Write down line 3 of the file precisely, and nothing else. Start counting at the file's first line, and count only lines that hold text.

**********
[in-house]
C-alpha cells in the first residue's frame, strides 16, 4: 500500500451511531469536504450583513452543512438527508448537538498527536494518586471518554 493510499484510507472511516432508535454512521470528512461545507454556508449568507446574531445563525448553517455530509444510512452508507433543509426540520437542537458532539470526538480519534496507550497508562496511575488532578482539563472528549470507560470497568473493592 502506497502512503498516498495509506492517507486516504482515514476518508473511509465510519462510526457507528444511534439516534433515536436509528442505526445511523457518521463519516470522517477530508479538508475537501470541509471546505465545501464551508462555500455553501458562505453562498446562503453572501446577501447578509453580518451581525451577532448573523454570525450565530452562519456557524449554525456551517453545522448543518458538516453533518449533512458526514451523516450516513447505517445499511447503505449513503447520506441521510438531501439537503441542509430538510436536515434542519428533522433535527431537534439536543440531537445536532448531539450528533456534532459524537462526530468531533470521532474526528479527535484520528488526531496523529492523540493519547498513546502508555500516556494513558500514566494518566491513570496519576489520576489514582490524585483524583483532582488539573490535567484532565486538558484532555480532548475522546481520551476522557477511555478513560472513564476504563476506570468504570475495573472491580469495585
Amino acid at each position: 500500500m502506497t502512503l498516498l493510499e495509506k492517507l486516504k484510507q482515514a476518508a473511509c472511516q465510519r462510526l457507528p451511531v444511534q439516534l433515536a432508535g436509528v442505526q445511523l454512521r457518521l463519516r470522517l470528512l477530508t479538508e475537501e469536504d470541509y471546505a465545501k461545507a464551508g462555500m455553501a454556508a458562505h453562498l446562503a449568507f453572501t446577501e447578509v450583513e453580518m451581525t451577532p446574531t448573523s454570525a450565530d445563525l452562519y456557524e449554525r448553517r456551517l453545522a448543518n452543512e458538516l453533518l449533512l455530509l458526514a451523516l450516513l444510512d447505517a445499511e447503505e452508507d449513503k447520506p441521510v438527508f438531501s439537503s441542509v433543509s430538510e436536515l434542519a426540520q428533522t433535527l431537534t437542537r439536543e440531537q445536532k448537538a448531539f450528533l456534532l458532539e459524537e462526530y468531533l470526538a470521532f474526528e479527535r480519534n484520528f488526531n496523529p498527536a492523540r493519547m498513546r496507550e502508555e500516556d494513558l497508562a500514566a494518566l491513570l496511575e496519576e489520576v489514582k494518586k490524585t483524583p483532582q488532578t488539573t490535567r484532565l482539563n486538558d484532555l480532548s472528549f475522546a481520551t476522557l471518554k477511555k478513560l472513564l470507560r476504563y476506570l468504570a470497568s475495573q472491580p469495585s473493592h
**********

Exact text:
Amino acid at each position: 500500500m502506497t502512503l498516498l493510499e495509506k492517507l486516504k484510507q482515514a476518508a473511509c472511516q465510519r462510526l457507528p451511531v444511534q439516534l433515536a432508535g436509528v442505526q445511523l454512521r457518521l463519516r470522517l470528512l477530508t479538508e475537501e469536504d470541509y471546505a465545501k461545507a464551508g462555500m455553501a454556508a458562505h453562498l446562503a449568507f453572501t446577501e447578509v450583513e453580518m451581525t451577532p446574531t448573523s454570525a450565530d445563525l452562519y456557524e449554525r448553517r456551517l453545522a448543518n452543512e458538516l453533518l449533512l455530509l458526514a451523516l450516513l444510512d447505517a445499511e447503505e452508507d449513503k447520506p441521510v438527508f438531501s439537503s441542509v433543509s430538510e436536515l434542519a426540520q428533522t433535527l431537534t437542537r439536543e440531537q445536532k448537538a448531539f450528533l456534532l458532539e459524537e462526530y468531533l470526538a470521532f474526528e479527535r480519534n484520528f488526531n496523529p498527536a492523540r493519547m498513546r496507550e502508555e500516556d494513558l497508562a500514566a494518566l491513570l496511575e496519576e489520576v489514582k494518586k490524585t483524583p483532582q488532578t488539573t490535567r484532565l482539563n486538558d484532555l480532548s472528549f475522546a481520551t476522557l471518554k477511555k478513560l472513564l470507560r476504563y476506570l468504570a470497568s475495573q472491580p469495585s473493592h